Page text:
April 20, 2013

REVIEW - Knight of the Holy Sepulchre Order


SUBJECT

Knight of the Holy Sepulchre Order, first half of 12th Century
Pegaso Models - Ref. 54/525
54 mm - Metal
Sculpted by Andrea Jula
Painted by Danilo Cartacci



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MY PERSONAL IMPRESSIONS

When this Pegaso Models miniature was released on the market, it did not take me long to order it from my usual model shop. In my opinion this is one of the must have figures if you are interested in the Crusades and the Christian Orders that took part in it.

On arrival of the parcel I remember opening the box with great anticipation. All my expectations were met however, and between the layers of protective foam I found 37 parts, all finely cast with overall detail being just marvelous. Just look at the scale armour, the mail, the regalia of the horse harness, etc. Casting is as clean and sharp as can be.

The engineering of the kit offered some remarkable solutions though. For instance the main parts that make up the saddle drop into a section cut out in the horse body halves. These parts do fit snugly however, but still a few minor gaps around the joints will need some puttying after glueing. Also, I think that it will be best - just to add some strenght and extra support - to fill up the inside of the horse body and avoid any deplacement of the saddle in the later building or painting stages. To be honest I prefer the usual engineering with the saddle parts sitting on top of the horse back which is the case with all mounted miniatures I have seen before. Here, there is no alternative than to glue the saddle, but with the fringes of the saddle cloth extending below the horse belly, the painting of this area will be seriously hampered. What I do like however, is that the upright parts of the saddle in front and at the back and supporting the rider are cast in one piece, and that these parts hide the joint of the saddle halves any further which are covered by the crusader already.

Another oddity is the sheated sword which has to be build with 2 little and seperate pieces: the hilt annex crossbar and the tip of the sheat both have to be bonded with the main component being cast onto the left leg part. This will take some carefull lining and pegging.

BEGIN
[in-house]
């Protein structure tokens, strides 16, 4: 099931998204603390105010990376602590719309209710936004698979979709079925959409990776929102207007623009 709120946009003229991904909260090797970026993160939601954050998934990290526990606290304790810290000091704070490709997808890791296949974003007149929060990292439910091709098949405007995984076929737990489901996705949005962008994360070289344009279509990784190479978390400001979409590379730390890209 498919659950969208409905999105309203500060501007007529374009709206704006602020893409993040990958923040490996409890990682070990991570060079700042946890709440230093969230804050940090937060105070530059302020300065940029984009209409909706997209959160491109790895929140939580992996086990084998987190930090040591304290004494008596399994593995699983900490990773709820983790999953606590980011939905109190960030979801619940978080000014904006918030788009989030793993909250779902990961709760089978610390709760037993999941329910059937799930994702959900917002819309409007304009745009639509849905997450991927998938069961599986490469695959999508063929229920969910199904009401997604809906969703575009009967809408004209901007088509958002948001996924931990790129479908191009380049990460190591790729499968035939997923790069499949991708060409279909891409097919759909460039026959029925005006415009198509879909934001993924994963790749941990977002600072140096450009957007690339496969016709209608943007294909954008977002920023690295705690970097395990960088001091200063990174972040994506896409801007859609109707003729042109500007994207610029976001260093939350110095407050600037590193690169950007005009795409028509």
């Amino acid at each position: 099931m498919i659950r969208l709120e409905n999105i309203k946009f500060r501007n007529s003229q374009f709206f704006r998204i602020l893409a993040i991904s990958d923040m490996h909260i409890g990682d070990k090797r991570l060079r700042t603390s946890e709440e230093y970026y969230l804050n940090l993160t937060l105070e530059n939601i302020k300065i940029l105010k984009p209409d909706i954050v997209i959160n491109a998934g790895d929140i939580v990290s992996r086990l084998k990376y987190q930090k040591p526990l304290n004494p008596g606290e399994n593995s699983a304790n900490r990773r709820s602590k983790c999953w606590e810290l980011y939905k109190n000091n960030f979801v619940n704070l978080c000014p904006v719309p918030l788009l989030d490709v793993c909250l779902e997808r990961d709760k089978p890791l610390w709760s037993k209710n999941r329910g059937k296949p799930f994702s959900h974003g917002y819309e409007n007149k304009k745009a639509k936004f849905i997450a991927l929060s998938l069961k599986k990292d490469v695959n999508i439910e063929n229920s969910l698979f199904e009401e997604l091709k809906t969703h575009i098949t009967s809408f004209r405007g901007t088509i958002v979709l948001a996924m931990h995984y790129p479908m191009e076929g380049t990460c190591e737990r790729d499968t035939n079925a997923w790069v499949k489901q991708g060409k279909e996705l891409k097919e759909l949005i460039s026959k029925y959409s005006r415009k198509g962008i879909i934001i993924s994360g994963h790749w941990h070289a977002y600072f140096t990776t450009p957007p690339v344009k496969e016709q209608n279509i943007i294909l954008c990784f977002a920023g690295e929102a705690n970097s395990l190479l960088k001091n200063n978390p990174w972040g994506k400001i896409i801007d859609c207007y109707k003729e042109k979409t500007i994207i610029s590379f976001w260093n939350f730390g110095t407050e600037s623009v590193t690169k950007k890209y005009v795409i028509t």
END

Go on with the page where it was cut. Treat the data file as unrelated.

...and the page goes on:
To end, the cloak fits into a wide slot across the miniature's back and just below the edge of the carrying belt for the shield.

Over to the face. This is really tiny as it is surrounded by the helmet and the scarve wrapped around the head of the crusader. On top of that and on attachment, the protective nose piece hides a large piece of the face. I have seen finished copies on which the nose piece was left unattached and maybe that is not a bad idea at all because this is really a beautifull and expressive face. In which case the slot on the helmet front will have to be filled up, and its edges rebuild. I have not decided yet what I will do with it, though. 

I am also happy that the pole of the banner is offered as a piece of brass rod and not as the usual white metal casting that never can be straightened decently anyway. Both the banner and spearpoint will have to be drilled prior to glueing.

Now although the engineering of the kit is somewhat unusual, the fitting of parts with my copy is really excellent. Overall a little filling will be necessary of course, but I never came across a miniature that did not need any of this treatment before.

As already said in the beginning, this is truly a must have for any crusader enthusiast. Extremely recommended.

For a brief history about the Equestrian Order of the Holy Sepuchre of Jerusalem, please click HERE.


BOX ART PHOTOS


© Pegaso Models - Painted by Danilo Cartacci

© Pegaso Models - Painted by Danilo Cartacci

© Pegaso Models - Painted by Danilo Cartacci

© Pegaso Models - Painted by Danilo Cartacci

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